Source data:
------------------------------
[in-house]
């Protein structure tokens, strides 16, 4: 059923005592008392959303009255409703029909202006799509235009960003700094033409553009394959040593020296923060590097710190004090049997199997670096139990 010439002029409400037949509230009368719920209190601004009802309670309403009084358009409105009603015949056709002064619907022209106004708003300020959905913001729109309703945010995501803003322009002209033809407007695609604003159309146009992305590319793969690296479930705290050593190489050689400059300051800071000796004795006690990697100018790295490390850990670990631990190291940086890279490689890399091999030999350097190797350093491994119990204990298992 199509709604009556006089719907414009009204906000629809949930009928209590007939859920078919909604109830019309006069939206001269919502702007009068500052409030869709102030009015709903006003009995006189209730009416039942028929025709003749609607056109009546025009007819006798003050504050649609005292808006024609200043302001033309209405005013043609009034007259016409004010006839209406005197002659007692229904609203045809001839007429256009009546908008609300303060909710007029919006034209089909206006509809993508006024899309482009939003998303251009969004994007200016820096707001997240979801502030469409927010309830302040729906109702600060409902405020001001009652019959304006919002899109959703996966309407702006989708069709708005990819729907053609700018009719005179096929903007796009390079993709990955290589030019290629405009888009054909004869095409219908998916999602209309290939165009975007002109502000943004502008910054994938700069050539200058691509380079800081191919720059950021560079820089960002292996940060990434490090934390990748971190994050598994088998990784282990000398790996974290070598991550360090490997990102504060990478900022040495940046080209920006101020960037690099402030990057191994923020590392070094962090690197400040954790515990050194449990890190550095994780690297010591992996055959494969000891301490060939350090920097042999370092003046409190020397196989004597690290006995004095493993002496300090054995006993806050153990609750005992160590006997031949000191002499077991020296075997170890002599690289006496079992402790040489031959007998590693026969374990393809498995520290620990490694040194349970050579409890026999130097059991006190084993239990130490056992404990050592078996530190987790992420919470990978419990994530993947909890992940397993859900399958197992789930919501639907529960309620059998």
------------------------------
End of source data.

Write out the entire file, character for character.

[in-house]
């Protein structure tokens, strides 16, 4: 059923005592008392959303009255409703029909202006799509235009960003700094033409553009394959040593020296923060590097710190004090049997199997670096139990 010439002029409400037949509230009368719920209190601004009802309670309403009084358009409105009603015949056709002064619907022209106004708003300020959905913001729109309703945010995501803003322009002209033809407007695609604003159309146009992305590319793969690296479930705290050593190489050689400059300051800071000796004795006690990697100018790295490390850990670990631990190291940086890279490689890399091999030999350097190797350093491994119990204990298992 199509709604009556006089719907414009009204906000629809949930009928209590007939859920078919909604109830019309006069939206001269919502702007009068500052409030869709102030009015709903006003009995006189209730009416039942028929025709003749609607056109009546025009007819006798003050504050649609005292808006024609200043302001033309209405005013043609009034007259016409004010006839209406005197002659007692229904609203045809001839007429256009009546908008609300303060909710007029919006034209089909206006509809993508006024899309482009939003998303251009969004994007200016820096707001997240979801502030469409927010309830302040729906109702600060409902405020001001009652019959304006919002899109959703996966309407702006989708069709708005990819729907053609700018009719005179096929903007796009390079993709990955290589030019290629405009888009054909004869095409219908998916999602209309290939165009975007002109502000943004502008910054994938700069050539200058691509380079800081191919720059950021560079820089960002292996940060990434490090934390990748971190994050598994088998990784282990000398790996974290070598991550360090490997990102504060990478900022040495940046080209920006101020960037690099402030990057191994923020590392070094962090690197400040954790515990050194449990890190550095994780690297010591992996055959494969000891301490060939350090920097042999370092003046409190020397196989004597690290006995004095493993002496300090054995006993806050153990609750005992160590006997031949000191002499077991020296075997170890002599690289006496079992402790040489031959007998590693026969374990393809498995520290620990490694040194349970050579409890026999130097059991006190084993239990130490056992404990050592078996530190987790992420919470990978419990994530993947909890992940397993859900399958197992789930919501639907529960309620059998």